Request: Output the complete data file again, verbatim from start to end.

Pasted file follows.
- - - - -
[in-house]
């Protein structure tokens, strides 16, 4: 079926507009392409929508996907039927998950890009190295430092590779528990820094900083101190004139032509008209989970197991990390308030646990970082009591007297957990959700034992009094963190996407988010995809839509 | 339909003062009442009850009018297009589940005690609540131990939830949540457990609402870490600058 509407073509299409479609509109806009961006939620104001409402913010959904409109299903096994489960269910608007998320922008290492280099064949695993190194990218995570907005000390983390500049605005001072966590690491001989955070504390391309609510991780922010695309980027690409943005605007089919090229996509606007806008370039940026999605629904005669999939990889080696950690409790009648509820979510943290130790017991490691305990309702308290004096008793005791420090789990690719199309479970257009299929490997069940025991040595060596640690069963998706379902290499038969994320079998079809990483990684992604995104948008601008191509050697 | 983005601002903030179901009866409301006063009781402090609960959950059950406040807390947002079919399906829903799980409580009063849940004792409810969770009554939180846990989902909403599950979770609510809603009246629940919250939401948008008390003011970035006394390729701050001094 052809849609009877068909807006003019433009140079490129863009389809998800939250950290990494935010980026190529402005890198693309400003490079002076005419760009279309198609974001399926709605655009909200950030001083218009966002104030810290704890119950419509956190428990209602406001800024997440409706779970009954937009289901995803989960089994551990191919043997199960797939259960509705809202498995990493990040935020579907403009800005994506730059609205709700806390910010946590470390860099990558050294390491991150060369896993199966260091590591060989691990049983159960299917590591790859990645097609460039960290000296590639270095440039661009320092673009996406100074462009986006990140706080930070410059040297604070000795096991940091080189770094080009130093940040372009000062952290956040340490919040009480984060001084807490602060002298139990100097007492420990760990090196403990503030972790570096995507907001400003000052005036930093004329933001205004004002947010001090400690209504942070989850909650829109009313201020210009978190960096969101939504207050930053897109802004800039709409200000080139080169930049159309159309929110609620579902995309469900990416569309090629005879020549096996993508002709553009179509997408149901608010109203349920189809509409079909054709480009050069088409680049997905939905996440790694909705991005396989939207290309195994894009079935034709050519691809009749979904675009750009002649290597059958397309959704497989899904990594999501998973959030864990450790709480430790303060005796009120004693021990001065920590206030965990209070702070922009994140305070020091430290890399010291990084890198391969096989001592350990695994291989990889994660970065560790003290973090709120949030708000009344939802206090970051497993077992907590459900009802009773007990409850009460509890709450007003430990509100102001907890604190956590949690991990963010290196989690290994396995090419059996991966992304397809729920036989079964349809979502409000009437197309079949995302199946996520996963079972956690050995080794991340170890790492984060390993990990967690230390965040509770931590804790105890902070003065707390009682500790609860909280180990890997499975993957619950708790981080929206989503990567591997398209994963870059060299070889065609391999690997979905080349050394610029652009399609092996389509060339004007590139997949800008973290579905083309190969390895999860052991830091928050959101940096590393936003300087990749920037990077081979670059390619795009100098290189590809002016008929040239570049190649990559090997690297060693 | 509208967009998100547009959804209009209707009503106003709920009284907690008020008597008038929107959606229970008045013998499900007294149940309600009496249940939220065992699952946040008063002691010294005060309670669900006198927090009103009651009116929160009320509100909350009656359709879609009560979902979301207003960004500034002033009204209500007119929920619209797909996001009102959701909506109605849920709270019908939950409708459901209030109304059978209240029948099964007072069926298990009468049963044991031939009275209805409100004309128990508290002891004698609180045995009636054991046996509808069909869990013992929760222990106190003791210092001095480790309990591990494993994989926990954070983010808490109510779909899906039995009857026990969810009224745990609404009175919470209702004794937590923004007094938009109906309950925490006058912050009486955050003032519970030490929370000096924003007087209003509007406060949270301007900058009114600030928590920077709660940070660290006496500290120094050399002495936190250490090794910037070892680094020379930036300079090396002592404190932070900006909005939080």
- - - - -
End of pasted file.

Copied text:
[in-house]
């Protein structure tokens, strides 16, 4: 079926507009392409929508996907039927998950890009190295430092590779528990820094900083101190004139032509008209989970197991990390308030646990970082009591007297957990959700034992009094963190996407988010995809839509 | 339909003062009442009850009018297009589940005690609540131990939830949540457990609402870490600058 509407073509299409479609509109806009961006939620104001409402913010959904409109299903096994489960269910608007998320922008290492280099064949695993190194990218995570907005000390983390500049605005001072966590690491001989955070504390391309609510991780922010695309980027690409943005605007089919090229996509606007806008370039940026999605629904005669999939990889080696950690409790009648509820979510943290130790017991490691305990309702308290004096008793005791420090789990690719199309479970257009299929490997069940025991040595060596640690069963998706379902290499038969994320079998079809990483990684992604995104948008601008191509050697 | 983005601002903030179901009866409301006063009781402090609960959950059950406040807390947002079919399906829903799980409580009063849940004792409810969770009554939180846990989902909403599950979770609510809603009246629940919250939401948008008390003011970035006394390729701050001094 052809849609009877068909807006003019433009140079490129863009389809998800939250950290990494935010980026190529402005890198693309400003490079002076005419760009279309198609974001399926709605655009909200950030001083218009966002104030810290704890119950419509956190428990209602406001800024997440409706779970009954937009289901995803989960089994551990191919043997199960797939259960509705809202498995990493990040935020579907403009800005994506730059609205709700806390910010946590470390860099990558050294390491991150060369896993199966260091590591060989691990049983159960299917590591790859990645097609460039960290000296590639270095440039661009320092673009996406100074462009986006990140706080930070410059040297604070000795096991940091080189770094080009130093940040372009000062952290956040340490919040009480984060001084807490602060002298139990100097007492420990760990090196403990503030972790570096995507907001400003000052005036930093004329933001205004004002947010001090400690209504942070989850909650829109009313201020210009978190960096969101939504207050930053897109802004800039709409200000080139080169930049159309159309929110609620579902995309469900990416569309090629005879020549096996993508002709553009179509997408149901608010109203349920189809509409079909054709480009050069088409680049997905939905996440790694909705991005396989939207290309195994894009079935034709050519691809009749979904675009750009002649290597059958397309959704497989899904990594999501998973959030864990450790709480430790303060005796009120004693021990001065920590206030965990209070702070922009994140305070020091430290890399010291990084890198391969096989001592350990695994291989990889994660970065560790003290973090709120949030708000009344939802206090970051497993077992907590459900009802009773007990409850009460509890709450007003430990509100102001907890604190956590949690991990963010290196989690290994396995090419059996991966992304397809729920036989079964349809979502409000009437197309079949995302199946996520996963079972956690050995080794991340170890790492984060390993990990967690230390965040509770931590804790105890902070003065707390009682500790609860909280180990890997499975993957619950708790981080929206989503990567591997398209994963870059060299070889065609391999690997979905080349050394610029652009399609092996389509060339004007590139997949800008973290579905083309190969390895999860052991830091928050959101940096590393936003300087990749920037990077081979670059390619795009100098290189590809002016008929040239570049190649990559090997690297060693 | 509208967009998100547009959804209009209707009503106003709920009284907690008020008597008038929107959606229970008045013998499900007294149940309600009496249940939220065992699952946040008063002691010294005060309670669900006198927090009103009651009116929160009320509100909350009656359709879609009560979902979301207003960004500034002033009204209500007119929920619209797909996001009102959701909506109605849920709270019908939950409708459901209030109304059978209240029948099964007072069926298990009468049963044991031939009275209805409100004309128990508290002891004698609180045995009636054991046996509808069909869990013992929760222990106190003791210092001095480790309990591990494993994989926990954070983010808490109510779909899906039995009857026990969810009224745990609404009175919470209702004794937590923004007094938009109906309950925490006058912050009486955050003032519970030490929370000096924003007087209003509007406060949270301007900058009114600030928590920077709660940070660290006496500290120094050399002495936190250490090794910037070892680094020379930036300079090396002592404190932070900006909005939080």